The Concept Proposal: Your First Step To A Business Plan

And the races are off! This week, marks the official start of the Panasci Business Plan Competition on the Syracuse University campus. Over the past week, teams from across campus have been submitting their concept proposals for ideas and new ventures competitive to the teeth. For the aspiring entrepreneur out there, the concept proposal represents your first step on the way to a business plan. This proposal includes roughly 2-3 pages of brief summaries on the major parts of your business plan – sections like the concept, marketing, operational requirements, and importantly, the team. Think of it like the preview feature on your media player. 

Putting together a good concept proposal is no cake walk. Whether you’re a novice or an expert well versed in the art of business plan writing, this outline of what we believe to be the important parts of a concept proposal should serve you well. 

1.The Concept: At this stage, you should have a clear vision of the goals for your new venture. You should also be able to communicate clearly and concisely your value proposition – i.e., what are your primary customer benefits? In answering this question be sure to focus on what will be unique about your new venture. This section also affords you the opportunity to provide some detail about the products/services that you will be offering. 

TIP: Try to summarize your business in 3 or 4 complete sentences. If you need more than that to explain your concept, then you will run the risk of losing your reader.   

2. The Opportunity: This section of the concept proposal can be compared to the industry section of your business plan. Entrepreneurs are taught to identify trends in the market and for this section, your goal should be to explain to the reader the trends and forces creating the opportunity you seek to exploit. 

TIP: Be sure that the reader can clearly identify the need you are addressing, and if possible try to quantify the opportunity in terms of the annual revenues that can be expected or the economic value of the industry being neglected. 

3. The Business Model: This section of your concept proposal is used to communicate exactly how your business will make money. While it may be impossible to get into specifics at this time, the focus should be on things such as your prices for products/services, your cost per unit, and your expected margins.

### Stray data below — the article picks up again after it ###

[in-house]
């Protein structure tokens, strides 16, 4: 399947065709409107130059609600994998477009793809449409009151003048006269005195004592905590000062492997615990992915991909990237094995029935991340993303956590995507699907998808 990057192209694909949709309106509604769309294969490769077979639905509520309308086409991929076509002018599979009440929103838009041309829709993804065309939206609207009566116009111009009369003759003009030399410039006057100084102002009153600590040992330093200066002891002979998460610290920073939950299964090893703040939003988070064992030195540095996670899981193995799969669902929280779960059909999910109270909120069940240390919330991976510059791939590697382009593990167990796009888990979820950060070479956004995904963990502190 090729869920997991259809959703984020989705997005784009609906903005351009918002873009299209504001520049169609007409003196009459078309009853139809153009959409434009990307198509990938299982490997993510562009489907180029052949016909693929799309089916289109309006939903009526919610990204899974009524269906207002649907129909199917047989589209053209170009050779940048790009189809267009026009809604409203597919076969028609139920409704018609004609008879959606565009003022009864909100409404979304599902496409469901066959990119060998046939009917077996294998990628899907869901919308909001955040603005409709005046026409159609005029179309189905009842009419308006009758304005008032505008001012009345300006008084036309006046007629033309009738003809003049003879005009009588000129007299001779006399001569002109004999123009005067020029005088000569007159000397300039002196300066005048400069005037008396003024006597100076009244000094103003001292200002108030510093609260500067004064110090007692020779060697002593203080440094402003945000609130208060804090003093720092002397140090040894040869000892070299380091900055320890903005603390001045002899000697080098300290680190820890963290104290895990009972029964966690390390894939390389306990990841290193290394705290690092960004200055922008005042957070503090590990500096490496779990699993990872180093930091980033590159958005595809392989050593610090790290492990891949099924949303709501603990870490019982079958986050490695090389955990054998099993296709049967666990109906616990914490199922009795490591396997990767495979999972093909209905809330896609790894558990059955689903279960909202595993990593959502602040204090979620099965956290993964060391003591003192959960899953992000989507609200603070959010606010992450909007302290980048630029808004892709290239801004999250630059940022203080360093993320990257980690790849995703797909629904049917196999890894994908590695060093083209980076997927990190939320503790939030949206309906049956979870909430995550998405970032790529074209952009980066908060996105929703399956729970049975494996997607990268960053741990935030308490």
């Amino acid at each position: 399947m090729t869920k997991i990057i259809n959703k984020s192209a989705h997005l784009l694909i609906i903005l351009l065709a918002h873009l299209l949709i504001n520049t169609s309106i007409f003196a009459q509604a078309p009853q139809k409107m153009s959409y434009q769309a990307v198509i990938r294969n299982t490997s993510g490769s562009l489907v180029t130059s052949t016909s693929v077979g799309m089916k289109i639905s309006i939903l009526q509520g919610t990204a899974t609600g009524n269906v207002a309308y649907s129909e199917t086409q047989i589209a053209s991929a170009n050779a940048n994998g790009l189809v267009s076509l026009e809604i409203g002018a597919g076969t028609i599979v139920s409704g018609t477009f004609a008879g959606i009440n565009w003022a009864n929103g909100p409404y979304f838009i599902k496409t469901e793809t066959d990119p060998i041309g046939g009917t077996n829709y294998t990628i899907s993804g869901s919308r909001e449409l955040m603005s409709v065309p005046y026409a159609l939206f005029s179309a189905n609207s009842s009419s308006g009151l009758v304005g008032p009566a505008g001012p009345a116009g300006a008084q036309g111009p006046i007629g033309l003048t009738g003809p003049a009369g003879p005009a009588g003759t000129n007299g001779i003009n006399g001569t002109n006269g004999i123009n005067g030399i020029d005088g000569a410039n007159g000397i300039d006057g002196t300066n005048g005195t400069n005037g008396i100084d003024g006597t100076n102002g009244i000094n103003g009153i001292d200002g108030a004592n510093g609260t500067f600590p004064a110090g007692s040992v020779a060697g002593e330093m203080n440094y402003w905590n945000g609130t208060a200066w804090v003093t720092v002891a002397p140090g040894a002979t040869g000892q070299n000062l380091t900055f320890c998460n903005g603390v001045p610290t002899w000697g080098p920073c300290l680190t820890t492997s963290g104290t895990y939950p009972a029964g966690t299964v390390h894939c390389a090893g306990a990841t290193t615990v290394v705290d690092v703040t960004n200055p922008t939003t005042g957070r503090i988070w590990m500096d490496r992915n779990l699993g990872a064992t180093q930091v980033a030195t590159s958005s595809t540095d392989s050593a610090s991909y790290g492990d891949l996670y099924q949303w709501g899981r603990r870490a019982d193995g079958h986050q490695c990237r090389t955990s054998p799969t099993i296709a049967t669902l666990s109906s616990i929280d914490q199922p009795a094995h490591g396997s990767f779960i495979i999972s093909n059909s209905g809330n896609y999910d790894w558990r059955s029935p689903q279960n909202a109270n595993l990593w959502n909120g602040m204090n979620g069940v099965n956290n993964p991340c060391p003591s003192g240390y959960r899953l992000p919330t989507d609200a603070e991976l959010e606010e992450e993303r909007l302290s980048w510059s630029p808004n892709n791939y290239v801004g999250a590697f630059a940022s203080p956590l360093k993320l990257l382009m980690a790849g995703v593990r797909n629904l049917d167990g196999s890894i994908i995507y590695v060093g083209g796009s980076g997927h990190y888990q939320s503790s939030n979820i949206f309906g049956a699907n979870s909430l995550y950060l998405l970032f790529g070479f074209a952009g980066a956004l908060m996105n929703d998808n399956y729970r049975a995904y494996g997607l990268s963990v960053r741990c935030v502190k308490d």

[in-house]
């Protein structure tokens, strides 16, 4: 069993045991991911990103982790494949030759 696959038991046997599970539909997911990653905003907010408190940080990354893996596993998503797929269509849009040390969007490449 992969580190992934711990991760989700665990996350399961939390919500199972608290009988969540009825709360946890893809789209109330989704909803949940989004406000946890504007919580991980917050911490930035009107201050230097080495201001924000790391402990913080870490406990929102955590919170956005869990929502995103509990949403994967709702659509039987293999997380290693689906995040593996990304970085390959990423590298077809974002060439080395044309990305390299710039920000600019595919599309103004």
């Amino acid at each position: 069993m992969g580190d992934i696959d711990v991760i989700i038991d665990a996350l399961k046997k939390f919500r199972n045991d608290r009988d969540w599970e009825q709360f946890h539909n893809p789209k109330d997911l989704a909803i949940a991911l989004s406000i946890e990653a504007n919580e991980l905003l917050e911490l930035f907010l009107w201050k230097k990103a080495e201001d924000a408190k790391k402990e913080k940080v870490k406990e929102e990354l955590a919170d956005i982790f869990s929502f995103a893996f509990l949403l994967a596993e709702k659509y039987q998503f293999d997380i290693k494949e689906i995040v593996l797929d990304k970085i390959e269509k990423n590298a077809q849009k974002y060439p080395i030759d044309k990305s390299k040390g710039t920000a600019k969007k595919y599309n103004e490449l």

TIP: Avoid getting bogged down by too much detail. Remember that managing a start-up is a dynamic process and things will change. Focus on the specifics of what you do know at this time and what will not confuse the reader. You will have a chance to get into specifics when you write your actual business plan. 

4. The Target Market and Marketing: For this part of your concept proposal, you want to communicate to the reader that you already have an idea of who your target market will be and how you expect to reach them. 

TIP: Focus on explaining how you intend to break the market down; which segments exist; and which you will prioritize. From there you can also add brief descriptions on the marketing strategy or channel you will use to reach those targets. 

5. The Team: It doesn’t take rocket science to know that all investors pay keen attention to the start-up team. This section of your concept proposal gives you an opportunity to showcase the talented individuals that are on your team and the roles they are expected to play. 

TIP: Start by identifying the most important functional areas of your business at this time. Then, beginning with yourself, assign those functional roles to the members of your team based on their current skillsets. If you are the only person on your team at this point, then you can highlight the names of those you intend to have join your team and the role you see them playing. 

Ideally, you should be able to complete your concept proposal in a short amount of time. As mentioned, if done right, these 2-3 pages of content can have you well on your way to a completed business plan. For a business plan, you would take the content of the proposal and expand on what you have already prepared. Also, do keep in mind that your business concept proposal can be an important tool in your arsenal to attract team members and potential investors as it allows you provide some insight into your idea/venture without giving away too much detail.

Sound off below with your tips for writing concept proposals and be sure to check out oour blog every week for everything Entrepreneurship!

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